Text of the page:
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RE: Small theropod dinosaurs from Morrison Formation of Como Bluff, Wyoming (free pdf)



Looks like my message fell victim to the DML chopping bug.  Here's the complete 
version that will hopefully post correctly-

This paper and Dalman's other one in this volume naming a new Allosaurus 
species are... what's the word?  Terrible.  Admittedly, I've just skimmed them 
so far, but let's look at his new supposed ceratosaurid Fosterovenator.  The 
holotype is a partial tibia with fused astragalus, and the paratype is a 
supposed fibula "of a much larger individual".  So how can it be referred to 
Fosterovenator if it can't be compared to it?  Maybe they both have 
ceratosaurid features, you say?  Dalman says the tibia "clearly belongs to a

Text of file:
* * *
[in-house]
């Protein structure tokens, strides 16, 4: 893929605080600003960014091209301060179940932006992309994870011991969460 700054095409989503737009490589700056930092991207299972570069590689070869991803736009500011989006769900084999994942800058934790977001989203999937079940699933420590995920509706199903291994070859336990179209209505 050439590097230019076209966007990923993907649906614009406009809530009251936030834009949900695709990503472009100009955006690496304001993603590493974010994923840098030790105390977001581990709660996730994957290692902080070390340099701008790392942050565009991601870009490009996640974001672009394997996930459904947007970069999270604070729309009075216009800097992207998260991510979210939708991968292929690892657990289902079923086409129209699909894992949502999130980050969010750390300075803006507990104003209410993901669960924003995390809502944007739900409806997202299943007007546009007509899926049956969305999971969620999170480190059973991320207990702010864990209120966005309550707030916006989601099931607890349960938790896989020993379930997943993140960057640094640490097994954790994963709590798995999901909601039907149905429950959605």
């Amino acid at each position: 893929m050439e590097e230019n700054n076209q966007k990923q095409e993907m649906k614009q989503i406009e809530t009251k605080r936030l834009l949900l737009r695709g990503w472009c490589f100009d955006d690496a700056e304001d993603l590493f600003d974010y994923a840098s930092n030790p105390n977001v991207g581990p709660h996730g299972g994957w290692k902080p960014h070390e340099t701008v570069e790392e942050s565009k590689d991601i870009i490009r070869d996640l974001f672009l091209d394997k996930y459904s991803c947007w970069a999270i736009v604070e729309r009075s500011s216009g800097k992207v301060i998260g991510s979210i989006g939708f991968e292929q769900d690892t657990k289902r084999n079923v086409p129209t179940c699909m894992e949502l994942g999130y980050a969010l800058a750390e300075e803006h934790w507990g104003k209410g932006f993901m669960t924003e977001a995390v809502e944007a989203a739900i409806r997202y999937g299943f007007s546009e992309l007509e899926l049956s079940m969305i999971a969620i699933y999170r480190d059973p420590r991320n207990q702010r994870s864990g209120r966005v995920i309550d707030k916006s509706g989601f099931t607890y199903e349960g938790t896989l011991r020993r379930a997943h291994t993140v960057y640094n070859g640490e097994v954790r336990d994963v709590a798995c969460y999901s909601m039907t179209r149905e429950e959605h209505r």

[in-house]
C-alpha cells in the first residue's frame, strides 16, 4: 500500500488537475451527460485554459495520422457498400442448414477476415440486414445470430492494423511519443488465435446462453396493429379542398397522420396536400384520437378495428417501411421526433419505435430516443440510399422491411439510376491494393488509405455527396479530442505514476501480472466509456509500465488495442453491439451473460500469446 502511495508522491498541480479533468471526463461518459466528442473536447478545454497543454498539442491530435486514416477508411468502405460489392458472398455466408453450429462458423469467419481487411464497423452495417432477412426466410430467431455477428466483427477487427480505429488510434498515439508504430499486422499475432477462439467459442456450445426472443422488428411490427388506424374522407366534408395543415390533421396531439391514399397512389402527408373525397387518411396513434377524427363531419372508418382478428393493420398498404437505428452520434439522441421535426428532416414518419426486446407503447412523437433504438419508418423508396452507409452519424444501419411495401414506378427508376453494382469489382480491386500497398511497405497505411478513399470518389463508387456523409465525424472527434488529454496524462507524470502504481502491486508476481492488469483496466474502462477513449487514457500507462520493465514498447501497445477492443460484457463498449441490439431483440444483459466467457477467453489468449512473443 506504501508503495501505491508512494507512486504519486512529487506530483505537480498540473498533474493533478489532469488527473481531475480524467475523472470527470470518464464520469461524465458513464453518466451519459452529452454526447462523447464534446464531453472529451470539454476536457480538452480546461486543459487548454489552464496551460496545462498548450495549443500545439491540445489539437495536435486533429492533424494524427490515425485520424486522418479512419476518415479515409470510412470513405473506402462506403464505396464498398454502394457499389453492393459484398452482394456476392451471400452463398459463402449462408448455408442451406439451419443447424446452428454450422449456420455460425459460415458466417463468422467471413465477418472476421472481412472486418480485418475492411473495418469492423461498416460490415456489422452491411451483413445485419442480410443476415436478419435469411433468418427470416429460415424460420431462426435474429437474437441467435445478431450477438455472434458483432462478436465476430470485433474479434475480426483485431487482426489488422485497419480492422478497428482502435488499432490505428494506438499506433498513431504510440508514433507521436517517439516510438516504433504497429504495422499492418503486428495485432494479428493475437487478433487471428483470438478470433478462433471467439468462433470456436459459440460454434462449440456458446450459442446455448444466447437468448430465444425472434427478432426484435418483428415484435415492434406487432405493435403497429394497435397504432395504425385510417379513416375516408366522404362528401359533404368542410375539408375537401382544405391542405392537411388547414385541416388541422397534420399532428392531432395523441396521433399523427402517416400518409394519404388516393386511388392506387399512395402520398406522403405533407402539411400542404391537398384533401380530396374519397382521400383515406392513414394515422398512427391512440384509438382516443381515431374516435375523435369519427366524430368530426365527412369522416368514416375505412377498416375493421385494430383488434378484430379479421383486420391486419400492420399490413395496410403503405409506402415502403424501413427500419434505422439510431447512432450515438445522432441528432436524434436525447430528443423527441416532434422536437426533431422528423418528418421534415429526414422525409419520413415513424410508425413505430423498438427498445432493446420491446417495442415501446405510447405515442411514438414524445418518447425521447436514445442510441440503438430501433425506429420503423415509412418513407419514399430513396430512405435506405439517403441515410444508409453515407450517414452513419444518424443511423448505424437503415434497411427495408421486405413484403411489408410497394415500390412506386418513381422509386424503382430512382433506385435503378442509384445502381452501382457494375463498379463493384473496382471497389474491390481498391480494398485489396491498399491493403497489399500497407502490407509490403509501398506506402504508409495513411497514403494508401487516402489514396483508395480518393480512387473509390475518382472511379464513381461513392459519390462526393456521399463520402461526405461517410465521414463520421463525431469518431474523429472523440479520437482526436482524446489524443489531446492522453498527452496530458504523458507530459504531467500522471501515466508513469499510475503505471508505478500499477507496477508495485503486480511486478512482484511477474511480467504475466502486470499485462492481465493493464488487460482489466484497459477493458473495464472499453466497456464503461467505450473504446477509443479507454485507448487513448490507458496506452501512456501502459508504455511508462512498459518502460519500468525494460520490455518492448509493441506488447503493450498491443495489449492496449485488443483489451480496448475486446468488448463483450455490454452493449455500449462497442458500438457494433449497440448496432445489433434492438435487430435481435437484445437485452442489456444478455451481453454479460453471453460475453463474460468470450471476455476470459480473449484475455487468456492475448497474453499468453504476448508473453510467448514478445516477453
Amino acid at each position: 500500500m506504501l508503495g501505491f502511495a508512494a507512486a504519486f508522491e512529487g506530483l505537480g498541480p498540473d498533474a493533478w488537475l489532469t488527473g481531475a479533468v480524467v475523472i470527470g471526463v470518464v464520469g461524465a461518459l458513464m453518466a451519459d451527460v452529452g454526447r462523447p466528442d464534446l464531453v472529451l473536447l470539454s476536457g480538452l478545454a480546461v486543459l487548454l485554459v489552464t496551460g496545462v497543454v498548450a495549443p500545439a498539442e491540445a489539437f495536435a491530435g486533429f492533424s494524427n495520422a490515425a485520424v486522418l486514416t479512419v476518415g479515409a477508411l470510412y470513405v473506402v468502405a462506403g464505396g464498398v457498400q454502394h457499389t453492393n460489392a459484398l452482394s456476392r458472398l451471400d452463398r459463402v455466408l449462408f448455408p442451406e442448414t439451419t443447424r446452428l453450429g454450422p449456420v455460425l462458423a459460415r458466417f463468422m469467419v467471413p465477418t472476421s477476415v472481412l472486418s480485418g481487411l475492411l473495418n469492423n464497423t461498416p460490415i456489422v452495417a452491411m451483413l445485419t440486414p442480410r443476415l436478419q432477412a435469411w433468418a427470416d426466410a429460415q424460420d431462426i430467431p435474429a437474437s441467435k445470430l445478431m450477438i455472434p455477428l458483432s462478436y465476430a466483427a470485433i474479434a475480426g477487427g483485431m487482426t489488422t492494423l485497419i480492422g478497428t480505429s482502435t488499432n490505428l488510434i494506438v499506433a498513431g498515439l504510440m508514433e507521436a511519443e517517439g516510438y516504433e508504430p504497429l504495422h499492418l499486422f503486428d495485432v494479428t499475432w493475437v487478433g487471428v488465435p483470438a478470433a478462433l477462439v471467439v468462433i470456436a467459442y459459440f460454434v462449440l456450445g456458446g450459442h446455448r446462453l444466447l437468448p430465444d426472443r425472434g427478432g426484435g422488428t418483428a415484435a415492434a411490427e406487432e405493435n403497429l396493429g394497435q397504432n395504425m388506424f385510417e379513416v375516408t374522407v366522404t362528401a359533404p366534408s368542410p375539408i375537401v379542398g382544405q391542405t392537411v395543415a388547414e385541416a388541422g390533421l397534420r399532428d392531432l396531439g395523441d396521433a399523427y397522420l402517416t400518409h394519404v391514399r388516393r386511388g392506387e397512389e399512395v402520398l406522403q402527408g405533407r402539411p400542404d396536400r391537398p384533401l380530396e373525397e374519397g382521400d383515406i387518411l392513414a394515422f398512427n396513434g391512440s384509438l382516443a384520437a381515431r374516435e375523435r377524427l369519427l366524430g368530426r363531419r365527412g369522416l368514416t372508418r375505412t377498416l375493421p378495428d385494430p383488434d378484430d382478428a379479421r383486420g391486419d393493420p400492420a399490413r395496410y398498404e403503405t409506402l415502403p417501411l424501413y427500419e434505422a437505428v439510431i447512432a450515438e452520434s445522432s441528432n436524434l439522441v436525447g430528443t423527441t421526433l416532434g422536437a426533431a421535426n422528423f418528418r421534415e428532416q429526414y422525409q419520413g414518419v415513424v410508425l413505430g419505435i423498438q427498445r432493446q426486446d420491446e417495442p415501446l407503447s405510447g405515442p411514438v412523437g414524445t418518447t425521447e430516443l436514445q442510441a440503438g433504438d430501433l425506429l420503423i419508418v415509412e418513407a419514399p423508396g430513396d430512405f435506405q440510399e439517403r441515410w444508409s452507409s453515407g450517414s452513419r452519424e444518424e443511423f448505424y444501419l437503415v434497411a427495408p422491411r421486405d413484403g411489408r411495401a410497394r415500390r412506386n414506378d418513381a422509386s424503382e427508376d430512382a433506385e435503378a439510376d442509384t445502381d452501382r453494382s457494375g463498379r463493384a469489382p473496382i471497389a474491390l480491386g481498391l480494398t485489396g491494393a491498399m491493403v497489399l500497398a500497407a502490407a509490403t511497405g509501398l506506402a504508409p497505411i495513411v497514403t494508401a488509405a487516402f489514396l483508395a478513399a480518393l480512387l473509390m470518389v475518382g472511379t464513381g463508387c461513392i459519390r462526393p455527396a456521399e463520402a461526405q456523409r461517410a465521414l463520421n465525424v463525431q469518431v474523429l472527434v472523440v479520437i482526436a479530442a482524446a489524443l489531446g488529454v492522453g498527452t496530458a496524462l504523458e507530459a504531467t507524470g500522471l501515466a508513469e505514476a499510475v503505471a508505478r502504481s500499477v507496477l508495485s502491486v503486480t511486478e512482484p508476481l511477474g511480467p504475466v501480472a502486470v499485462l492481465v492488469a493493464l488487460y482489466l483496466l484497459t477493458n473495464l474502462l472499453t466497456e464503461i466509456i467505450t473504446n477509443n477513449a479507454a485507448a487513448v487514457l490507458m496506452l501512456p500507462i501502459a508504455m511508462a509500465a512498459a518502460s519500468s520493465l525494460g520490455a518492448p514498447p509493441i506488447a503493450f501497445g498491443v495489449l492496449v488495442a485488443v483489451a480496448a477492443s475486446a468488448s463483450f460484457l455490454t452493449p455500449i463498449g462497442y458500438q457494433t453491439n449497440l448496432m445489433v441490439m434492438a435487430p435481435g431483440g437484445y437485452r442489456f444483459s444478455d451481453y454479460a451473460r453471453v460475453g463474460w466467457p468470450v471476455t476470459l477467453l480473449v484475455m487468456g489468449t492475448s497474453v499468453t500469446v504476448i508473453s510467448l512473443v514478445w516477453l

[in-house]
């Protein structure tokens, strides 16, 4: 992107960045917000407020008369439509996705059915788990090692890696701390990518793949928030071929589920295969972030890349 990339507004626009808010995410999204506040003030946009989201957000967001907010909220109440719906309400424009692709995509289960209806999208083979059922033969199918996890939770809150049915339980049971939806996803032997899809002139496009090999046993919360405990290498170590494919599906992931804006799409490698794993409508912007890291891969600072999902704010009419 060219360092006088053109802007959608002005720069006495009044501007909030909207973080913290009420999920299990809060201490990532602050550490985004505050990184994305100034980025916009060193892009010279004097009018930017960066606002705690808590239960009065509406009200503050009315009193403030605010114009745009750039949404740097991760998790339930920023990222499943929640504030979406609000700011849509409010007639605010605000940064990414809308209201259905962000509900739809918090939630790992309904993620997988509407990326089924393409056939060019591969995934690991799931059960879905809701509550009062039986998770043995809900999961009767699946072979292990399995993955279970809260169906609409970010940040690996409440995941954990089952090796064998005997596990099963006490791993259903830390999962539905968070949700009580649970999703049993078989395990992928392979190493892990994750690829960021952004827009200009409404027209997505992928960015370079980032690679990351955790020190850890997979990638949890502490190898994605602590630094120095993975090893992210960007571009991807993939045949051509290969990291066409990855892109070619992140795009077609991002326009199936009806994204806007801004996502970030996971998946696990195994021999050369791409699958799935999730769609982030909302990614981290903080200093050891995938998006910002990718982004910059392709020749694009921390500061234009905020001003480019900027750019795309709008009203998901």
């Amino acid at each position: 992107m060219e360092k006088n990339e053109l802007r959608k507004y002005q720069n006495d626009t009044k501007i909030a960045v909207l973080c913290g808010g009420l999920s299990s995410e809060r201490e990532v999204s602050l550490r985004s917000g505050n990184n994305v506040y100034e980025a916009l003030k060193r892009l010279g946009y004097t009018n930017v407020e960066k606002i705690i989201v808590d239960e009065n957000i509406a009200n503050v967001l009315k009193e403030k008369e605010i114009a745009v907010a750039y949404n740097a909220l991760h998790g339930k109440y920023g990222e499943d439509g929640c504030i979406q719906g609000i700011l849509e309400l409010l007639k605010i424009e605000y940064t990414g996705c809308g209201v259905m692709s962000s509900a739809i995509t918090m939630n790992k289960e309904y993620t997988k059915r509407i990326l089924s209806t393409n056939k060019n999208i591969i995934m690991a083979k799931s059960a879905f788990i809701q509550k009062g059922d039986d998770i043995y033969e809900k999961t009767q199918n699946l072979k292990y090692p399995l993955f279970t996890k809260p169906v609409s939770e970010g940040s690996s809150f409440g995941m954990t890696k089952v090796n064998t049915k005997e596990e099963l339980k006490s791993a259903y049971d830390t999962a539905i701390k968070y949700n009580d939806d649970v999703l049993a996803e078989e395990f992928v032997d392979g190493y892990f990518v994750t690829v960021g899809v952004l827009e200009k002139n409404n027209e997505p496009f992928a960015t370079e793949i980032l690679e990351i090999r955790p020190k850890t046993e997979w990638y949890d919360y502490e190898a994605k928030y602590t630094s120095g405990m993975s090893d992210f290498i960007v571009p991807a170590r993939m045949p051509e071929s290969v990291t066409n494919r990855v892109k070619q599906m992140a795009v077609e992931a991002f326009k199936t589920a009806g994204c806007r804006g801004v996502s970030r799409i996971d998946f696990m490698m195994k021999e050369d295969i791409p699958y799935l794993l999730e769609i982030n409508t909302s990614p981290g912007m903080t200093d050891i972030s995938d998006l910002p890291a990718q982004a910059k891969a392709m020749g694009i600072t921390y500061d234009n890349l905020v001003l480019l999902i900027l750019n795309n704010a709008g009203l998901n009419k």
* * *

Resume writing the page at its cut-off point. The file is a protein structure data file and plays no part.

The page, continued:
basal tetanuran theropod that differs from all other known taxa from
the Morrison Formation by a strongly inclined anterior articular surface and by 
the “C”-shaped incisura tibialis."  Wait, what?  An impossible ceratosaurid 
tetanurine?  Later we read "Fosterovenator churei (YPM VP 058267) is identified 
as a ceratosaurid theropod, which based on its overall morphology is more 
closely related to Elaphrosaurus than to Ceratosaurus."  So... Elaphrosaurus is 
a ceratosaurid too in Dalman's view?  And just after that- "Therefore, based on 
this evidence both the Fosterovenator and the Garden Park “Elaphrosaurus” 
(Chure, 2001) most likely represent the first occurrence of basal Late Jurassic 
abelisauroids in the Northern Hemisphere."  Ohhh, so it's a tetanurine, 
abelisauroid ceratosaurid?  Triply impossible.  Note nowhere in the paper is 
the attempt even made to identify features that are most similar to 
Ceratosaurus or Elaphrosaurus.  Ironically, the tibia IS clearly tetanurine 
because its fibular crest is widely separated from the lateral condyle, n